Chinese women could ‘lose equal opportunity to education’ after birth control is lifted
Photo: china.org.cn
 
In China, a traditional preference for boys did not change much under one child policy for so many years. With birth control expected to be phased out gradually, there is concern opportunities for women to attain high-level education may be further crippled.

Since China’s opening up and reform, it has been argued that the traditional idea of looking up to men and down on women has been changed with strict birth control and intensive government propaganda that “it’s same to have a baby boy or girl.”

Some people have concluded that gender equality has been achieved in education. For example, in recent years, statistics show that over 50 percent of those enrolling into post-graduate and graduate programs are female. On the other hand, it has been revealed that China’s long-standing imbalance in sex ratio at birth still shows many families’ obvious preference for boys.

Zheng Xiaoting, the associate professor of the Jinan University in south China’s Guangzhou, co-authored with Lu Xiaohui the Study on Gender Discrimination in Families’ Human Capital Investment. In her view, if families with only daughters have no way to be partial to boys and so allow their daughters more educational resources and opportunities, the resulting gender balance doesn’t mean Chinese families do not anymore prefer boys.

The study argues that China’s skewed sex ratio at birth has remained a problem although it’ believed that the birth of certain number of girls were intentionally concealed from the authorities. The study shows that the gender imbalance at birth has expanded especially after the 1990s, when b-ultrasound scanners became widely used in China, allowing parents to identify the gender of their unborn baby. Many domestic and international media reported that some families anxious to have boys would not report baby girls’ birth or even use abortion to kill female fetus.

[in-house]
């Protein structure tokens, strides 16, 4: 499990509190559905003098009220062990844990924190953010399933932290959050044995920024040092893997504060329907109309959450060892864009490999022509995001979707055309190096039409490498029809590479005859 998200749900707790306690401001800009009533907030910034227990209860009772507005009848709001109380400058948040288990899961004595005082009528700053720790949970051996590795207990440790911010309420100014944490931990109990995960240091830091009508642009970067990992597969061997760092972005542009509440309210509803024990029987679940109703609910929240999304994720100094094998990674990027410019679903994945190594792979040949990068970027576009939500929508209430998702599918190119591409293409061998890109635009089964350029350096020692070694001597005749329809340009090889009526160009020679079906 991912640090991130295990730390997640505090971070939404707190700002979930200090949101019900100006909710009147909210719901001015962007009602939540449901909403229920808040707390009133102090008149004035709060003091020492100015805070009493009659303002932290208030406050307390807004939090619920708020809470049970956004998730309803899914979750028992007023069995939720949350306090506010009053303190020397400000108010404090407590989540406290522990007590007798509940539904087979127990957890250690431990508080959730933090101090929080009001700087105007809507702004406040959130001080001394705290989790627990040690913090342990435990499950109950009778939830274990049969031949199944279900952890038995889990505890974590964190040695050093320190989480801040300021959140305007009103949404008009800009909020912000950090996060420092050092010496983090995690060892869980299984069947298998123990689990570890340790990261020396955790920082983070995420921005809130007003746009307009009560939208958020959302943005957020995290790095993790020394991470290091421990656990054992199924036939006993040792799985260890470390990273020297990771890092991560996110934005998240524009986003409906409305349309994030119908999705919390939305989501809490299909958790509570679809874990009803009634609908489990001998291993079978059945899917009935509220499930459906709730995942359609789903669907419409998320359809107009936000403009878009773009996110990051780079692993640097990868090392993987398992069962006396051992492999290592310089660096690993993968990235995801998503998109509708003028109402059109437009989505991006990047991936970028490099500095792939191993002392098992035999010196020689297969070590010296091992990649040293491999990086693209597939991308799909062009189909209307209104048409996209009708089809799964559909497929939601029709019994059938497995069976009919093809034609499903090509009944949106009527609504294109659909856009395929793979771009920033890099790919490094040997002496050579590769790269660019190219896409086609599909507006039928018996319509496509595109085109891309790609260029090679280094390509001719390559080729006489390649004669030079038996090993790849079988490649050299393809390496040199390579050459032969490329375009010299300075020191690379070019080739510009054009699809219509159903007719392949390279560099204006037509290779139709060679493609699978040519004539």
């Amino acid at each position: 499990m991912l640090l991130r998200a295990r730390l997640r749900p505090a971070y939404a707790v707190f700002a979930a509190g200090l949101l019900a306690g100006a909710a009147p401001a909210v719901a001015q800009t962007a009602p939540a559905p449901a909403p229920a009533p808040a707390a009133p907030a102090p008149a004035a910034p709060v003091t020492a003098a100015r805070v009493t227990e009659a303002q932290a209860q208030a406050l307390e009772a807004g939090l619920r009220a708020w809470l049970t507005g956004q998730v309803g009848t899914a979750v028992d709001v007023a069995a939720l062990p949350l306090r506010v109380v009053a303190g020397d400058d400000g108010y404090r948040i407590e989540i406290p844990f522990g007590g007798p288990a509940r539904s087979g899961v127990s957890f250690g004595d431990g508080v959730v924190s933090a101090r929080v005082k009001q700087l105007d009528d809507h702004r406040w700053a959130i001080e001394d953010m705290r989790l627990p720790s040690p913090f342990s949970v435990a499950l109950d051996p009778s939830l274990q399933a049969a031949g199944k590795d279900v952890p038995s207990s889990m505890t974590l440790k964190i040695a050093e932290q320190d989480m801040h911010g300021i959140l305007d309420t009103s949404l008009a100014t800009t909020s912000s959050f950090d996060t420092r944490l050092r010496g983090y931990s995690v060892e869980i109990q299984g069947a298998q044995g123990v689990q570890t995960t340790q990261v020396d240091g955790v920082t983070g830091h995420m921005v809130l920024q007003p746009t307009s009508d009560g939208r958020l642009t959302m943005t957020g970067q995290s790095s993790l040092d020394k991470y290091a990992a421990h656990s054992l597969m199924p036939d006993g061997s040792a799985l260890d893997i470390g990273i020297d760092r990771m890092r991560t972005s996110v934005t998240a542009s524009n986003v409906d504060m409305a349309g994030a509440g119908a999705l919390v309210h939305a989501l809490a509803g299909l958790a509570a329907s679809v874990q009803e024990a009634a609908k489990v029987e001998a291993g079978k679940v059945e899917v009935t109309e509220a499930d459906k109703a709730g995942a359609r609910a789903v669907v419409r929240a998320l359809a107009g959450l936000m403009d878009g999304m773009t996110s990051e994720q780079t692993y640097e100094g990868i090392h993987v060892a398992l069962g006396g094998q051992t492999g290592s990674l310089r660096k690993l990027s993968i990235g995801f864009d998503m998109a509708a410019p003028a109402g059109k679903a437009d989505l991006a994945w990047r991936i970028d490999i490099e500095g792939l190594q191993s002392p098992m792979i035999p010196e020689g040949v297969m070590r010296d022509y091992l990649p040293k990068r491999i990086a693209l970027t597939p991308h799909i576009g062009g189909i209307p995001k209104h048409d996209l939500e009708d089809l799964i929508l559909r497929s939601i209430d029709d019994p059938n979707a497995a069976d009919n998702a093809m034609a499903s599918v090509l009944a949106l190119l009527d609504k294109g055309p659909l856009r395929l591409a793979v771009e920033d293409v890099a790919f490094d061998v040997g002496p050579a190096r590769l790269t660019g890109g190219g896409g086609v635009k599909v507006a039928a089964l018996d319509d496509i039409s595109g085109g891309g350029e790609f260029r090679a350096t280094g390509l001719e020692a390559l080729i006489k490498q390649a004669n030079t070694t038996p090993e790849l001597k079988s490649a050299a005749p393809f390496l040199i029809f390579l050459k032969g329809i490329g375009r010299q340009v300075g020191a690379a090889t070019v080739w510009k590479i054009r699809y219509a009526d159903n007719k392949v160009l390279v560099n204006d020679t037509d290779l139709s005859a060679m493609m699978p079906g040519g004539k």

“Against this backdrop, females get more change to attain higher levels of education. However, the introduction of the B-ultrasound technology has enabled many families to ‘determine gender’ of their unborn children, bringing China the world’s most imbalanced sex ratio at birth,” Zheng wrote in the report.

She found that a preference to boys still exists universally in China, although in certain cases, the opportunities to ‘exercise’ sexual prejudice’ are limited, which explains the now contradictory phenomena.

The China Family Panel Studies (CFPS) keeps track of data collected from individuals, families and communities that are indicative of changes in China’s society, economy, population, education and public health. Zheng and her co-author used the CFPS data in 2010 to demonstrate that for women with male siblings, the length of schooling years is considerably shorter compared with those who’re a single child or only have sisters. Zheng concluded there was apparently “boy preference” in families’ investment in human capital, or children’s education.

Meanwhile, after taking into consideration certain variables like parents’ educational levels, careers, nationalities and birth intervals, the study found that irrespective of the level of education, having brothers would considerably affect girls’ access to educational opportunities and resources.

Also, it’s noted that the phenomenon is visible mainly in China’ rural areas, considering most urban families have only one child and relatively higher household income would not force them to choose between sons and daughters for better education.

With family planning decreasing the number of births, a female has smaller chance to have brothers. In this case, China’s birth control policy factually reduced the ‘sexual prejudice’ in children’s education and boosted the opportunities for women to be equally educated like men.

The current adjustments to the family planning policy are regarded as one of the measures to relieve the country’s aging population. However, with the birth control being removed, efforts to strike a balance between the quality and quantity of children would begin to play a role. And girls’ opportunities to be well-educated could thus be affected.

Zheng called on the authorities to continue to push and advocate for gender equality after birth restrictions are lifted. 

 


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